Monday, May 22, 2000
While the army, police and the President of Fiji work around the clock
to manage the coup ringleader, George Speight, the people of the city
are doing what all people have to do - feed and look after their
families. Getting food is a new crisis on the horizon. It is now
nearly impossible to buy either rice or flour in a shop. There are
queues outside the few shops that are open. Some are rationing their
sales of basic items Ask for salt, butter and even onion and you get a
shrug from the tired shopkeeper. They are all sold out. And guess
what, you can pay more for what is available. Yes, prices are rising!!
This morning I visited an Indian family living in a Suva squatter area
where nearly four hundred poor Fijian and Indian families live cheek
to cheek in tin huts with rusting roofs held together by rusty nails
and plastic sheeting. To get there is the first hurdle. There are
checkpoints being manned by tired looking police officers who have
been on duty for just too many hours.
On arrival I found the family distressed. Local thugs had taken
advantage of the tension in the city. All night the house had been hit
with stones and sticks and the windows broken. Voices in the darkness
threatened rape, killing. But come the morning the sun began to shine
and life seemed normal. Then I heard the rest of the story. Daniel is
a baker in central Suva. He said he has no job. The shop where he
works is in fragments. Glass windows smashed. Counters destroyed. The
freezer is smashed. The till with the money was been ripped from the
wall. Both the till and money are gone. Even shop shelving has been
stolen. Only the huge bread oven remains. Friday is payday. But when
the riots were over Daniel left the ruins of the shop and forgot about
his pay. He felt lucky to be able to walk home to his wife and two
young children. But that took two hours. Buses and taxis had stopped
At the time of the looting the baker's mother was in town. Her handbag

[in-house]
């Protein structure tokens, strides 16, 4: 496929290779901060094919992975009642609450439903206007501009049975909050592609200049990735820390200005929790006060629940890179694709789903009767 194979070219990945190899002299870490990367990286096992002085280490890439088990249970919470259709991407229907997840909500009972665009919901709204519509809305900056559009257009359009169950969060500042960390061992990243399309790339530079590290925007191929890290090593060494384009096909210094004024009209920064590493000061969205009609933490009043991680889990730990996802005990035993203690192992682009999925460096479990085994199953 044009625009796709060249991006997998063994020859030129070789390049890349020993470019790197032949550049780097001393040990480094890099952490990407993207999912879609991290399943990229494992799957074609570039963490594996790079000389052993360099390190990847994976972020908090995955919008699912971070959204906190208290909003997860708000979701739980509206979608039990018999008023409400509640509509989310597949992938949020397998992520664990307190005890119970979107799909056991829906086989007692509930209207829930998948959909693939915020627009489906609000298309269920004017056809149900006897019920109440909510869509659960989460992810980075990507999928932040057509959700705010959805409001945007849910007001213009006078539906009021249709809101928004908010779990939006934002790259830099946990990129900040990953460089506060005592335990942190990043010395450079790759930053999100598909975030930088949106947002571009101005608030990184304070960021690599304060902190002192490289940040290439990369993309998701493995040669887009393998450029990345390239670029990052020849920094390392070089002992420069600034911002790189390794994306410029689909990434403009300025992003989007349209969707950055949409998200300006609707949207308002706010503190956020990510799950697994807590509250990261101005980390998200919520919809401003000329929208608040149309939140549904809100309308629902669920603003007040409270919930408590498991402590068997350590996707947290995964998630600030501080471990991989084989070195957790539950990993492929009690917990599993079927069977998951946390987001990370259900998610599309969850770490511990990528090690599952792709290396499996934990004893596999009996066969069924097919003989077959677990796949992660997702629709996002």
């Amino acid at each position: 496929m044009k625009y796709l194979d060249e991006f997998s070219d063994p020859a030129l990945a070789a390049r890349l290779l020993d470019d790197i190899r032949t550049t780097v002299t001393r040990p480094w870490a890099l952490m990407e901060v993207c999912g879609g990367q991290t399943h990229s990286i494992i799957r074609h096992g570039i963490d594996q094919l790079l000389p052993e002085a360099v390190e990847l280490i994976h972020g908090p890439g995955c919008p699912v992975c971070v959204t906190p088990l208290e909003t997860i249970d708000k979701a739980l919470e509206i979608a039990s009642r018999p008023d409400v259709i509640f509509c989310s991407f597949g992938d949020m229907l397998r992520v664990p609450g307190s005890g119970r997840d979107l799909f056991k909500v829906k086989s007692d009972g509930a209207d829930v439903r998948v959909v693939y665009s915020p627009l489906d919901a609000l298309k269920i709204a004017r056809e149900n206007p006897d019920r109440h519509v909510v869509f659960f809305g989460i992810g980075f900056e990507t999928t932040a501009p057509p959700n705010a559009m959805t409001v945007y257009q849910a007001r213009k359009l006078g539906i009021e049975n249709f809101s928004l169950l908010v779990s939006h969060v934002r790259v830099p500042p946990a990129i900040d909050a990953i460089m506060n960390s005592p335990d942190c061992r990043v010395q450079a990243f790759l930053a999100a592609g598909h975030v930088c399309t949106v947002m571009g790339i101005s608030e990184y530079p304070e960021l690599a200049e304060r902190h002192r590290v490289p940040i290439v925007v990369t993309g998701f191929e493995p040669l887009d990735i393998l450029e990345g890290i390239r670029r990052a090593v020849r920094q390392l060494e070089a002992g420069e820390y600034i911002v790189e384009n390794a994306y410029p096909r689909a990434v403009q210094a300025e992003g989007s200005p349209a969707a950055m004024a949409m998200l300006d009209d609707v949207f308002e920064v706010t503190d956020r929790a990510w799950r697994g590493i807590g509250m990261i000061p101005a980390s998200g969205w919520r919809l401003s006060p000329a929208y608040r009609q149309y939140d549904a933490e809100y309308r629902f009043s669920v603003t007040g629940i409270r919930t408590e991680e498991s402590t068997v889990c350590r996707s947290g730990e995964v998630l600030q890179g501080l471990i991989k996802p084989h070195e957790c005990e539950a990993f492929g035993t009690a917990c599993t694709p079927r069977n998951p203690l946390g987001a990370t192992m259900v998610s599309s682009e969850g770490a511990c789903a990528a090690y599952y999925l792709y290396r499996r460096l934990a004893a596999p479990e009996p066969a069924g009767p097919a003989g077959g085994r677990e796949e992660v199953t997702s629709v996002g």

was stolen and she was pushed around. " They are dacoits, daku daku"
she said, meaning thugs and bandits. I gave the family money to buy
food and left feeling deeply embarrassed. At least I have money to
give, these people have nothing. I have a safe house and they will
spend the next night worrying in case the stones and sticks come
again. The police should protect them, but there are not enough be on
every street corner.
>From that scene it is a short journey to the university where I work.
At the security gate I met a former student crying. Her brother, an
Indo-Fijian was going on a hunger strike. I talked with him and her,
but got nowhere and returned to my computer. On the way I meet the
office cleaner, a Fijian woman. She is cleaning windows. We smiled
and said our greetings. What an irony. I thought of Suva city. Broken
glass everywhere. I turn on the radio. Radio commercials are still
trying to persuade me to buy this and that bargain from the city that
was looted last Friday.
I phoned the father of the young Indo-Fijian student and told him what
I knew. I played down the tension I had seen in the face of his son.
It was now time to type this story. I found myself thinking that the
tourist bureau talks of Fiji and Paradise in the same breath. Should I
begin my story with a sentence using the word Paradise?
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last revision 5/22/00